Cherokee youth learn science, culture at Camp Cherokee


(L to R) EraLynn Cody, 12, of Nowata, gets coached for her character “Bull Frog” by Cherokee Storyteller Robert Lewis as Chevy Ryan, 11, of Nowata, portrays “Eagle” in Nowata on June 26.

TAHLEQUAH, Okla. —This summer hundreds of Cherokee youth are building and firing off rockets, programming robots and sharing traditional Cherokee stories at Camp Cherokee, summer camps that are offered in seven communities.

In June, Camp Cherokee finished up its fifth straight week, the latest in Nowata and Kansas. Despite the heat, students, staff and visitors alike enjoyed the activities.

“I’m pretty sure I had more fun than the campers,” said Cherokee Nation Tribal Councilor Dick Lay, who visited the campers Wednesday in Nowata. “I think it’s great that we have this camp available in many of our Cherokee communities, including places like Nowata, for our kids.”

The Cherokee Nation runs Camp Cherokee every year. Its focus is to educate campers on Cherokee culture and incorporate science, technology, engineering and math (STEM) curriculum.

“It’s a very classroom-type style,” said Head Counselor Earl Gonzales. “We still do the cultural games and the storytelling to promote the culture, but we also get the kids exposed to different avenues of educational learning with new crafts, new ideas and new areas, and still have fun.”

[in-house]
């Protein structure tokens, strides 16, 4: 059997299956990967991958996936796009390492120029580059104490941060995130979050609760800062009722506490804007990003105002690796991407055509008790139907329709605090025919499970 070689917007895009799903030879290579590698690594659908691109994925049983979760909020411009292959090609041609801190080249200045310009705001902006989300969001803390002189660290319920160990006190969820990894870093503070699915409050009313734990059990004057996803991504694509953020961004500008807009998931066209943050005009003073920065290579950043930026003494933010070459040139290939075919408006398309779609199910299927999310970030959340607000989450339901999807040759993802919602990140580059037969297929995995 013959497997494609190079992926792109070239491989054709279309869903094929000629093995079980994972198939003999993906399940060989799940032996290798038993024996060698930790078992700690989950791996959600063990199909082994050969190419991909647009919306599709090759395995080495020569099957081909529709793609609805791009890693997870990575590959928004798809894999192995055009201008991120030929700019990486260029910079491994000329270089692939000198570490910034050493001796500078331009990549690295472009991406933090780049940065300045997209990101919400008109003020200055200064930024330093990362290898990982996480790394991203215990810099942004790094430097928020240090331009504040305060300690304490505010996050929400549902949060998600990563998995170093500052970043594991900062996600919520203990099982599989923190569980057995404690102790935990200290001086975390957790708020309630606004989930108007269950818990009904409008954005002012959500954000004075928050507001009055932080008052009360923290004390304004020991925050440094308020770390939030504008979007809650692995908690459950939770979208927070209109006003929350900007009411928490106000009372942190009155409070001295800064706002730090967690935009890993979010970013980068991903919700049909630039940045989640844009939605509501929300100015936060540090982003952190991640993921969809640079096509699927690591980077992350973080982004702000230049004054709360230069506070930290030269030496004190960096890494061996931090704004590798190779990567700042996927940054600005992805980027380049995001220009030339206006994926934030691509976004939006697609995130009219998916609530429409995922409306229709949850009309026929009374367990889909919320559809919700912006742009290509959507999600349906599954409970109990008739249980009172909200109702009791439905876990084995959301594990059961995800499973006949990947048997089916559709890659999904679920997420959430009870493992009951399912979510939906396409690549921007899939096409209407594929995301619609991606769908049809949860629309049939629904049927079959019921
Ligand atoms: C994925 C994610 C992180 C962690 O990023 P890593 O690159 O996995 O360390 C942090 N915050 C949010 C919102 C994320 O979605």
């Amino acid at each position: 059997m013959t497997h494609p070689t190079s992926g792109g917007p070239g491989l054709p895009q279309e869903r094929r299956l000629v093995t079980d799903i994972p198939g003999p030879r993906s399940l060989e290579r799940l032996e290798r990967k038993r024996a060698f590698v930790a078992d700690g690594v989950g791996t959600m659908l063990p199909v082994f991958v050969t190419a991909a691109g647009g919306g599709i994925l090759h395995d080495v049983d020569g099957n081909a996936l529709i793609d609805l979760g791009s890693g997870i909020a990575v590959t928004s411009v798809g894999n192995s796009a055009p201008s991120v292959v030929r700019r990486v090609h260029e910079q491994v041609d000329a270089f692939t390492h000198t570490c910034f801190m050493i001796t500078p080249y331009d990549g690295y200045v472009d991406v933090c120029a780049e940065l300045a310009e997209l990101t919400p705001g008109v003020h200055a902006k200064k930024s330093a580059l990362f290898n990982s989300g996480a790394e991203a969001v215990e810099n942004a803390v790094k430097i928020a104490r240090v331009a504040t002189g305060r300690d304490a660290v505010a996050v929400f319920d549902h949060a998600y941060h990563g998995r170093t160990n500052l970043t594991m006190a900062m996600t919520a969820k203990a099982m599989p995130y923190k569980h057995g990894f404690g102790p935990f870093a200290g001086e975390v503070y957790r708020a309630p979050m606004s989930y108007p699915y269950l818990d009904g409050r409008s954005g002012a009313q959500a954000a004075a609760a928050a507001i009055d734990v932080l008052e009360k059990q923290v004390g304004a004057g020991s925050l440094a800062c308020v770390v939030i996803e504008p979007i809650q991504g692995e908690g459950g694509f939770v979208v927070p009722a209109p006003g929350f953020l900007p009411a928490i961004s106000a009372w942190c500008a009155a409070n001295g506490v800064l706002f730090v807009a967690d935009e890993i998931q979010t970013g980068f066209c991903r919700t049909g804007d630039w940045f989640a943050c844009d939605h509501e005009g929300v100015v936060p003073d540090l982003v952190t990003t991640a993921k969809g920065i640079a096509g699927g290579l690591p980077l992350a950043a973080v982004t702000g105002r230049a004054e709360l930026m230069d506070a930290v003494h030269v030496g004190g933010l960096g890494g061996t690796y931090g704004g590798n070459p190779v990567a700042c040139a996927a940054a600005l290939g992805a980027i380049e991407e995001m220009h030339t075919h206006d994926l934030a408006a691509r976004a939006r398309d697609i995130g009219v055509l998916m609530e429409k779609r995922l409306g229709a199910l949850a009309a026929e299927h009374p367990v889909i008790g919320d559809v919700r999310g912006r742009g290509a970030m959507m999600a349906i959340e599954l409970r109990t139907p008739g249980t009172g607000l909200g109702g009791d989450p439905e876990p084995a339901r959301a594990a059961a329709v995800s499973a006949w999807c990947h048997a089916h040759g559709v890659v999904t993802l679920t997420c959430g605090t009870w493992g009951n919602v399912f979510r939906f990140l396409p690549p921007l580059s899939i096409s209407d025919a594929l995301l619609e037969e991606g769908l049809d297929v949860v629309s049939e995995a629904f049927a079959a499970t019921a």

Some of the activities the campers are able to participate in include building and experimenting with rockets, basketry and painting and learning about Cherokee Nation environmental programs, college resources and more.

“I really like the STEM class,” said Matthew Wofford, 12, of Wagoner. “I’m a science geek, and mostly we’ve been making rockets and following trajectory, things along those lines.”

Camp Cherokee’s day camps started at the end of May at Dwight Mission and have since been to Disney, Bell, Rogers State University in Claremore, Kansas and Nowata. On average, the camps have hosted about 40 students each, except for Rogers State, which had 106 campers. Camp staff gets two weeks off before moving to Heart O’ Hills in Welling July 15, where more than 220 students have already registered.

Cherokee Nation News Release
Julie Hubbard - 918-207-3896 

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